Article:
Fiona feels that she has been on her own for a long time. As she sees it, she lost two parents: her mother to disease and her father to his “calling”. “I have suffered a terrible damnation, father,” she says, in relation to her attempts at suicide. “God is great,” says Father James quietly. “The limits of his mercy have not been set.”
The film’s other two main female characters are less well integrated. Orla O’Rourke is Veronica, a strident and one-note character who is openly cheating on her husband with the African immigrant Simon (Isaach de Bankolé). She regularly flaunts her infidelities to the long-suffering Father James, who could not, it seems, care less. Simon himself veers dangerously close to a caricature of the exotic “other”, all brooding sexuality and incipient violence. French–Canadian actress Marie-Josée Croze, meanwhile, is Teresa, in Sligo to retrieve the remains of her husband, who has died in a car accident; her presence in the film feels a little peripheral.
As for the men, they’re a lively bunch of tropes. Dylan Moran plays a particularly badly drawn character: the wealthy landowner Fitzgerald, with his guns and horses and arrogance, whose attempts to rankle Father James strip his character of any potential for psychological depth. One scene, where he urinates on an expensive painting in the loveless mansion his wife and children have fled from, is simply silly.
Aidan Gillen (the conniving Petyr Baelish in Game of Thrones) plays a misanthropic doctor in the local hospital. He’s the film’s mouthpiece for atheism, and like many of the other characters seems designed more as a foil for Father James than a character who feels weighted in reality.
Chris O’Dowd, Irish cinema’s current, cuddly, slightly unlikely sex symbol (Girls, Bridesmaids), is the local butcher (and cuckolded husband of Veronica) Jack Brennan. Veronica’s dalliance with Simon is an open secret in the town, so we read Jack’s glibness as a kind of defensive strategy. It doesn’t make him any less annoying, though, and lines like “I think she’s bipolar, or lactose intolerant, one of the two”, with their boom-tish punchlines, just come across as lazy comic writing.
Quirky minor characters parade past: a serial killer and cannibal, a fast-talking male prostitute, a cheeky altar boy, a grumpy old American novelist. The most interesting might be the timid, passive and ineffectual Father Timothy (David Wilmot), who shares the parish rectory with Father James. He is not a man of ideas and seems barely a man of the cloth. A study in bewilderment, he somehow feels a little more anchored in dramatic believability than many of the other characters.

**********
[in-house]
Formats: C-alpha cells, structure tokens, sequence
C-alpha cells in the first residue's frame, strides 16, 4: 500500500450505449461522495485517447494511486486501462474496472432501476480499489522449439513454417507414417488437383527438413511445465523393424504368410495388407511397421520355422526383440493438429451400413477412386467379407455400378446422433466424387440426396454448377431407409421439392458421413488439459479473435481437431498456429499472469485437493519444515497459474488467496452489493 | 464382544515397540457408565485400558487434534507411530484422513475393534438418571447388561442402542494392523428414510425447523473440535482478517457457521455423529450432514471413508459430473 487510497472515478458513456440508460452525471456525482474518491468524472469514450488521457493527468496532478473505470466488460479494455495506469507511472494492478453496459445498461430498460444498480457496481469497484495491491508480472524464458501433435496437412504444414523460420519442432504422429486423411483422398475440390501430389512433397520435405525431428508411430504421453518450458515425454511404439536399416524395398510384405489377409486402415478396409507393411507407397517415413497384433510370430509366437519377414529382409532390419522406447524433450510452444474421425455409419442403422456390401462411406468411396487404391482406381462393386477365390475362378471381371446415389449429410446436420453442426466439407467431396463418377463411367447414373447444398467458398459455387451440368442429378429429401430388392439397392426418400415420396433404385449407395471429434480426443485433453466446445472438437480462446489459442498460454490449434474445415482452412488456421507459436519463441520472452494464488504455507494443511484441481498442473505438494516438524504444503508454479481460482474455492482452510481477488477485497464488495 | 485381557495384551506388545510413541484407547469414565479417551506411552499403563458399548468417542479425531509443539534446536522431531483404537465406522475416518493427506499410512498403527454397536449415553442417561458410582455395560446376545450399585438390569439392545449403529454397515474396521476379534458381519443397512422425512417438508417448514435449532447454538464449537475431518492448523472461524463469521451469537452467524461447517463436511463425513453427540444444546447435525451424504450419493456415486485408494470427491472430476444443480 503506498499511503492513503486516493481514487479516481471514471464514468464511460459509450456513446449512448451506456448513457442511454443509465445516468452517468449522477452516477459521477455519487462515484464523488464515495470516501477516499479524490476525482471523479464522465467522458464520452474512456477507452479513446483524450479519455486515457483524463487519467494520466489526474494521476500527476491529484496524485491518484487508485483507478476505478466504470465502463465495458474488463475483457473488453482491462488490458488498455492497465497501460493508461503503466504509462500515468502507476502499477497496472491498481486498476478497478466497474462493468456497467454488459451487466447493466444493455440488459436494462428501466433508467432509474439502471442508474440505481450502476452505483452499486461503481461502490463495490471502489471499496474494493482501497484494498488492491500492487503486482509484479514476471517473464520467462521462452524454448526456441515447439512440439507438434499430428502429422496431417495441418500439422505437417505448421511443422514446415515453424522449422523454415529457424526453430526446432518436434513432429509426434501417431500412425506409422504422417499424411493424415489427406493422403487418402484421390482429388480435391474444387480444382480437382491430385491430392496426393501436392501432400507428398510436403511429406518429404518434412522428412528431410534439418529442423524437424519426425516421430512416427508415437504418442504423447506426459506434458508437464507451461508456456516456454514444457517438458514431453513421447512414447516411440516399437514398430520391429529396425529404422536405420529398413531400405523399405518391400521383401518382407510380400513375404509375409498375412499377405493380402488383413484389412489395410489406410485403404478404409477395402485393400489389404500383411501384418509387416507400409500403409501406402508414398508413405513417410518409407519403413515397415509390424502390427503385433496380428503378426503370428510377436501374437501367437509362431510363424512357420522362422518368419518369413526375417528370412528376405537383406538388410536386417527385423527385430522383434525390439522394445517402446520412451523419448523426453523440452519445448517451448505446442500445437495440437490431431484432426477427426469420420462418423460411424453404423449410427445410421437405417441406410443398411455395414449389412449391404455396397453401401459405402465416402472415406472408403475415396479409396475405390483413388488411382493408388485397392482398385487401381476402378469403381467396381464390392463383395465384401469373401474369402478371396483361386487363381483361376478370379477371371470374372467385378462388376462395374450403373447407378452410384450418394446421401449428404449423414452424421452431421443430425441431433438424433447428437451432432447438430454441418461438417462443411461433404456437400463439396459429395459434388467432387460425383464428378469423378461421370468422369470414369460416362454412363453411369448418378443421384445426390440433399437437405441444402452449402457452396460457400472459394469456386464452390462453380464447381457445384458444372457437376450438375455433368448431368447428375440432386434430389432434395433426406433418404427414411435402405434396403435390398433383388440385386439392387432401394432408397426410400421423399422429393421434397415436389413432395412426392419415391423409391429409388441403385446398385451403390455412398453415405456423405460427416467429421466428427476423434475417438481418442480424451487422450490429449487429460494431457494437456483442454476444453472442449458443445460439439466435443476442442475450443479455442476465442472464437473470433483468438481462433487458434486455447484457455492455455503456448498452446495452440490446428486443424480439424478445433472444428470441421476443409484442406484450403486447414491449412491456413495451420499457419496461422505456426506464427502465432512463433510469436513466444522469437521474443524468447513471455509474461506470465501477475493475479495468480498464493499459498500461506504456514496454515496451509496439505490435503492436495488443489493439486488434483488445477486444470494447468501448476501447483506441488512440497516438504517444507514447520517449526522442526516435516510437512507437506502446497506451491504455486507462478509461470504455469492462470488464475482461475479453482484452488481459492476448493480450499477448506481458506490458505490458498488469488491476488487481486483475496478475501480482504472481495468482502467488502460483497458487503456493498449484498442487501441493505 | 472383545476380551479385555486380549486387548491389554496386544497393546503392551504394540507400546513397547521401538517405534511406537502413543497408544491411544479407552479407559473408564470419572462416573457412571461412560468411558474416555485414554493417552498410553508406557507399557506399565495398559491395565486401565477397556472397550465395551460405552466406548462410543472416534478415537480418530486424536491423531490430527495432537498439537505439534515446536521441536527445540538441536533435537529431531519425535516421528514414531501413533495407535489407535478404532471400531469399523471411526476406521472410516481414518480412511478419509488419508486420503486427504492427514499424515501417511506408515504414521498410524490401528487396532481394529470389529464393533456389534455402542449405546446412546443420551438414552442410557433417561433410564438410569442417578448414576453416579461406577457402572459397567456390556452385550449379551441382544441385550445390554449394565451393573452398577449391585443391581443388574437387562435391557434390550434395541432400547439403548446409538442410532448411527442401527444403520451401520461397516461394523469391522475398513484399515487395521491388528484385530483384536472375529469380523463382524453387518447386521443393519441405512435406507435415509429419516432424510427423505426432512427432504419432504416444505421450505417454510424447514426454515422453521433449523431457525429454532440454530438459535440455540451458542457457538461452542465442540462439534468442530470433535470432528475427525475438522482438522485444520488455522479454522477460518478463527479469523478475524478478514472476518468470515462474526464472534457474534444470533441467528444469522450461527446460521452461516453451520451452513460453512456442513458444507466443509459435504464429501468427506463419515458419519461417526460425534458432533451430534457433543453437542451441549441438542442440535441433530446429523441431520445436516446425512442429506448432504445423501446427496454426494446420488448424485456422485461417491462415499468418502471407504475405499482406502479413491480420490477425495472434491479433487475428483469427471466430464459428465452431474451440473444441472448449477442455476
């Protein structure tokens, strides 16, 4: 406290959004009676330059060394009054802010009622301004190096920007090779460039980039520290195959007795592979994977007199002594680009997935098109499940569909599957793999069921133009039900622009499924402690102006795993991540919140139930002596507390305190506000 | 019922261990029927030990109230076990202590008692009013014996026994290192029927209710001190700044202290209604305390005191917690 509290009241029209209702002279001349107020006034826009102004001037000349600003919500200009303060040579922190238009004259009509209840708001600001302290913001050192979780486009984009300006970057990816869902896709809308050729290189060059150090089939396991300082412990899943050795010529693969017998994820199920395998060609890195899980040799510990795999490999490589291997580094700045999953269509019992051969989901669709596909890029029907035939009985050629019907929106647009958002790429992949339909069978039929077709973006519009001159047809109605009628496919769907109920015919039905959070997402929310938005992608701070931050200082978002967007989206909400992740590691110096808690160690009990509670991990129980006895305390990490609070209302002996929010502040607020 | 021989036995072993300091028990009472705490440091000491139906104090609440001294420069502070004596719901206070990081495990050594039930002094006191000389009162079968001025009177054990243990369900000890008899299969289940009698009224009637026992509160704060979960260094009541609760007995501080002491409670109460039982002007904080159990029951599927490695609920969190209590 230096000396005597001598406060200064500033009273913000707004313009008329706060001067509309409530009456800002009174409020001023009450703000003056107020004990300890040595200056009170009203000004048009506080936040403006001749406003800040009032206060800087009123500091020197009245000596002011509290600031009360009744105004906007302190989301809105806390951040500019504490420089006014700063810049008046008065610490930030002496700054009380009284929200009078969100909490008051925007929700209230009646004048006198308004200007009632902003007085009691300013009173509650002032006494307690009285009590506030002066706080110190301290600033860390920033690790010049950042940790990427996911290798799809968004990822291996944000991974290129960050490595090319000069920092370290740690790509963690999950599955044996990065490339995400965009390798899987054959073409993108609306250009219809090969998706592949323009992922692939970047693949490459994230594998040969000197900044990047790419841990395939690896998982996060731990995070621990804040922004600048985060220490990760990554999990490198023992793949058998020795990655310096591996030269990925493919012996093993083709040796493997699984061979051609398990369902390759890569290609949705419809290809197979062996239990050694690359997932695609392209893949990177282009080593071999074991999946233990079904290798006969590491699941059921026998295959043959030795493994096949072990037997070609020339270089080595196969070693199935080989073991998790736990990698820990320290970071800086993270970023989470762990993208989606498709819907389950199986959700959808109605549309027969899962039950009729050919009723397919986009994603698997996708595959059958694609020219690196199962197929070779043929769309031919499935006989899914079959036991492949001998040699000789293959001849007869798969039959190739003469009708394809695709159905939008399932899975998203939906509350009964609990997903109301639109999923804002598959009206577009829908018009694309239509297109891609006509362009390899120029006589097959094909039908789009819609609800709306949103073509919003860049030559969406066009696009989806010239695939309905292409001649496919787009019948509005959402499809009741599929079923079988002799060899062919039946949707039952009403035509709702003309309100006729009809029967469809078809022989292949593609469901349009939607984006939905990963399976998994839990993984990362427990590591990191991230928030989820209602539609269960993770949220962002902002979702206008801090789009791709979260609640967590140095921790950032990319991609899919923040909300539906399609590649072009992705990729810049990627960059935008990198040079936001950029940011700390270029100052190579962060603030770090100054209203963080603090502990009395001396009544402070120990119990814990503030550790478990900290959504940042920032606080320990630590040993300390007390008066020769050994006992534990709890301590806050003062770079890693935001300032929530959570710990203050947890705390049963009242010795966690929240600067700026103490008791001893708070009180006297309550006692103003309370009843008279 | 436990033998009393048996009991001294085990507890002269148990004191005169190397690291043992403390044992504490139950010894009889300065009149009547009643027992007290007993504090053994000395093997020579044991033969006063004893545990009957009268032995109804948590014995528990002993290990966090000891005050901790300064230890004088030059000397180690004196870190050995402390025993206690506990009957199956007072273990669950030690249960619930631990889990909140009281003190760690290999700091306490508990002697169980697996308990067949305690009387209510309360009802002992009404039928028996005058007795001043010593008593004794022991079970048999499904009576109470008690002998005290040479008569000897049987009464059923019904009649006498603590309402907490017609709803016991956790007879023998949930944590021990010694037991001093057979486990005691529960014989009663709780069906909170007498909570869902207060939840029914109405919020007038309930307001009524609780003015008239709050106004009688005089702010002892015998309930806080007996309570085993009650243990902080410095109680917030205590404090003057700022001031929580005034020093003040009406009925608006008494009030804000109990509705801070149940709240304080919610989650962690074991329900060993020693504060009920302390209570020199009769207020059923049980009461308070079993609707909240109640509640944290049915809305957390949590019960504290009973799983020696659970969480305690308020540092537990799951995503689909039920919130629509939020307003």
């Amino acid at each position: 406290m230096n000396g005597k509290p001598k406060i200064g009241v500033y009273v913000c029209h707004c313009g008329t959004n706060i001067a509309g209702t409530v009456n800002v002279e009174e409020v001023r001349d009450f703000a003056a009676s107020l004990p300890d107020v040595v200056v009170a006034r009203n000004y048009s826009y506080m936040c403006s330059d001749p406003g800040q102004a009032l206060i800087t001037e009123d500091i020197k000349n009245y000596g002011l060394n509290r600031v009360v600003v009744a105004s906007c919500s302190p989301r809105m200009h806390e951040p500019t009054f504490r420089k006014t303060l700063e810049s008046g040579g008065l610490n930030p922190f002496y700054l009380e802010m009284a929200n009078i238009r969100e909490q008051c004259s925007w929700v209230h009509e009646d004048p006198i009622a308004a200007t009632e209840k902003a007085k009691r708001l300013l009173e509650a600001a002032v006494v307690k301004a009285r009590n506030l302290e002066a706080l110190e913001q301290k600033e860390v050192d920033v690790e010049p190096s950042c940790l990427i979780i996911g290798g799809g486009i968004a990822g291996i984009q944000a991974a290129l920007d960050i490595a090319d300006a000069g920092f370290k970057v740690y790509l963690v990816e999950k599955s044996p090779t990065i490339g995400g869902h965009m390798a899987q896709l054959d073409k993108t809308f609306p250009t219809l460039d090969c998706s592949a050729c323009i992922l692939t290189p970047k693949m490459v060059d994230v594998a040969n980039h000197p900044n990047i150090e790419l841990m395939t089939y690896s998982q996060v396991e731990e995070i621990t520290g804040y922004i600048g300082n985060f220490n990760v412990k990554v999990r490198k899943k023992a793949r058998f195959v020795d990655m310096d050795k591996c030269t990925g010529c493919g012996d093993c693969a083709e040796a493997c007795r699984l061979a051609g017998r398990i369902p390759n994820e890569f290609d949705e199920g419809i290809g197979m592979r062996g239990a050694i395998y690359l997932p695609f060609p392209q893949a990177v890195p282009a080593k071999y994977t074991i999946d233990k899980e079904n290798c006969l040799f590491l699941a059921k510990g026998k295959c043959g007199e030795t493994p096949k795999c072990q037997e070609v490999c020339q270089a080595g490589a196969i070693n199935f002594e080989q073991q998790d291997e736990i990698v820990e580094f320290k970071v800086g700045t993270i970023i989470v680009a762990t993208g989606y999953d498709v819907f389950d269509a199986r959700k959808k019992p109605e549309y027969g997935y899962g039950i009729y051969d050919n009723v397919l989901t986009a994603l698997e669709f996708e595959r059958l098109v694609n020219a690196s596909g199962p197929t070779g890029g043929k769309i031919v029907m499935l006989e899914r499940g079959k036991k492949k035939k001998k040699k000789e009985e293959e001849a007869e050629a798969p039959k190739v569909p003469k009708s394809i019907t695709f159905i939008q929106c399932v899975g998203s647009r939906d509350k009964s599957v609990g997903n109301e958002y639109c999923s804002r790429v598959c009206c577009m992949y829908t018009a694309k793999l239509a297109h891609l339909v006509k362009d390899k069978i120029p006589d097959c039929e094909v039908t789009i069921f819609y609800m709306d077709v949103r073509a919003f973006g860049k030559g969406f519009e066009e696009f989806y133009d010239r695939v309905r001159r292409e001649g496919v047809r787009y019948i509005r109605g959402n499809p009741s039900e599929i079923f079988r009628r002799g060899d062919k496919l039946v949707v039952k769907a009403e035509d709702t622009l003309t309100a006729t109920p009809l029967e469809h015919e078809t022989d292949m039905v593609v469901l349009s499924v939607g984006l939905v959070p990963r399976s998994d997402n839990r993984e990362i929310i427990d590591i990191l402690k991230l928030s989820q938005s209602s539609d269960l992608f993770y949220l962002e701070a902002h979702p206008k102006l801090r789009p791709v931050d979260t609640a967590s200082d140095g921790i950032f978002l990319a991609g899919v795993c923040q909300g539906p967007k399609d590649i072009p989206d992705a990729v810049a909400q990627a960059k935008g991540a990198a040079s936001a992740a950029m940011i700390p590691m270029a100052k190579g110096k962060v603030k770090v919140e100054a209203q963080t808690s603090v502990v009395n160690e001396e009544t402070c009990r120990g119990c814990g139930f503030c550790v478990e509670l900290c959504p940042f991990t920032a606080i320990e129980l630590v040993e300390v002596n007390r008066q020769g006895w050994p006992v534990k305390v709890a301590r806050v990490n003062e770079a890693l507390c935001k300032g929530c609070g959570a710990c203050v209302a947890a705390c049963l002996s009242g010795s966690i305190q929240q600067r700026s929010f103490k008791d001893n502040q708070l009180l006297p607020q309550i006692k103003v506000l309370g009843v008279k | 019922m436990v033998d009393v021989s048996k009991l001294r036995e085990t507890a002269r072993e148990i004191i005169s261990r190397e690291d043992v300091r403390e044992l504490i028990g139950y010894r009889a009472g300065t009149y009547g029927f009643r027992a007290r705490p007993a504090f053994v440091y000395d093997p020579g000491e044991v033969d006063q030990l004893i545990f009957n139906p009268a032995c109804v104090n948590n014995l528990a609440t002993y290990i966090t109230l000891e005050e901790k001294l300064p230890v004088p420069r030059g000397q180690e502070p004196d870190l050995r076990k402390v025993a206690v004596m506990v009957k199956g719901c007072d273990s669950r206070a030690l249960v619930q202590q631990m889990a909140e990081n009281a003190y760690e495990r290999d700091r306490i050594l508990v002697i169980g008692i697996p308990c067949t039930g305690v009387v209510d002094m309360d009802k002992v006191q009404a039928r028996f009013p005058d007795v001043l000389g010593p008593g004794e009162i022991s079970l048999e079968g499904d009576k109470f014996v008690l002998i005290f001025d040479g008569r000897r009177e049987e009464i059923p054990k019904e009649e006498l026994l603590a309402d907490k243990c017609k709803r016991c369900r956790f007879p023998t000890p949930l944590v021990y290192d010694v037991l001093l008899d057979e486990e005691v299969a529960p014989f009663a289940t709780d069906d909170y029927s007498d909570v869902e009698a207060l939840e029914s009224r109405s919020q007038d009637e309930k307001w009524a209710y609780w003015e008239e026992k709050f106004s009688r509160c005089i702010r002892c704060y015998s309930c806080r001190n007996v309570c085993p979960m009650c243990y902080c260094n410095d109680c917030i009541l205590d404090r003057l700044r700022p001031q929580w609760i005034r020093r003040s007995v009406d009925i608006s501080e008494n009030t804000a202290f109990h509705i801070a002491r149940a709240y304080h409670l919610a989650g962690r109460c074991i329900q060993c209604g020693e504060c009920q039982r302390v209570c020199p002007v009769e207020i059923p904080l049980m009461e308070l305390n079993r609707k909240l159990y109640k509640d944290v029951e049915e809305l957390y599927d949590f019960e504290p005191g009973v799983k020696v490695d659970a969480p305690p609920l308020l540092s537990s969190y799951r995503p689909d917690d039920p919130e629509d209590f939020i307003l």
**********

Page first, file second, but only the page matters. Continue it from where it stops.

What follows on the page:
At the centre of it all, Father James holds his moral balance, not knowing whether these are really his last days. In High Noon (1952), this happened for Marshal Will Kane (Gary Cooper) over a matter of mere hours. Tonally, the films are similar in this ticking-clock regard. Cooper played the anxiety very close to the surface. Brendan Gleeson buries it a little further down, beneath what looks like Father James’s weary anger. The real tension here is that, whereas Cooper desperately wanted to live through his impending ordeal, McDonagh leaves hanging the question of whether Father James wants to live or die.
Andrew Dominik made a masterpiece of this same hanging question in his great The Assassination of Jesse James by the Coward Robert Ford (2007), in which Brad Pitt’s Jesse James is like a haunted mystic ready to hand in his reins in a kind of suicide-by-proxy at the hands of Robert Ford. The Assassination of Jesse James had a grand singularity of purpose, and its construction was majestic. Brendan Gleeson is a fine and beautiful actor, and his existential journey here is a marvel of performance. But the film simply feels laboured, and its philosophical explorations are clouded and hampered by its essential theatricality. Most of the main players come together at one time or another in the local pub. The device inadvertently exposes Calvary’s central flaw: it feels like a stage play that has tried to transcend its origins, and failed.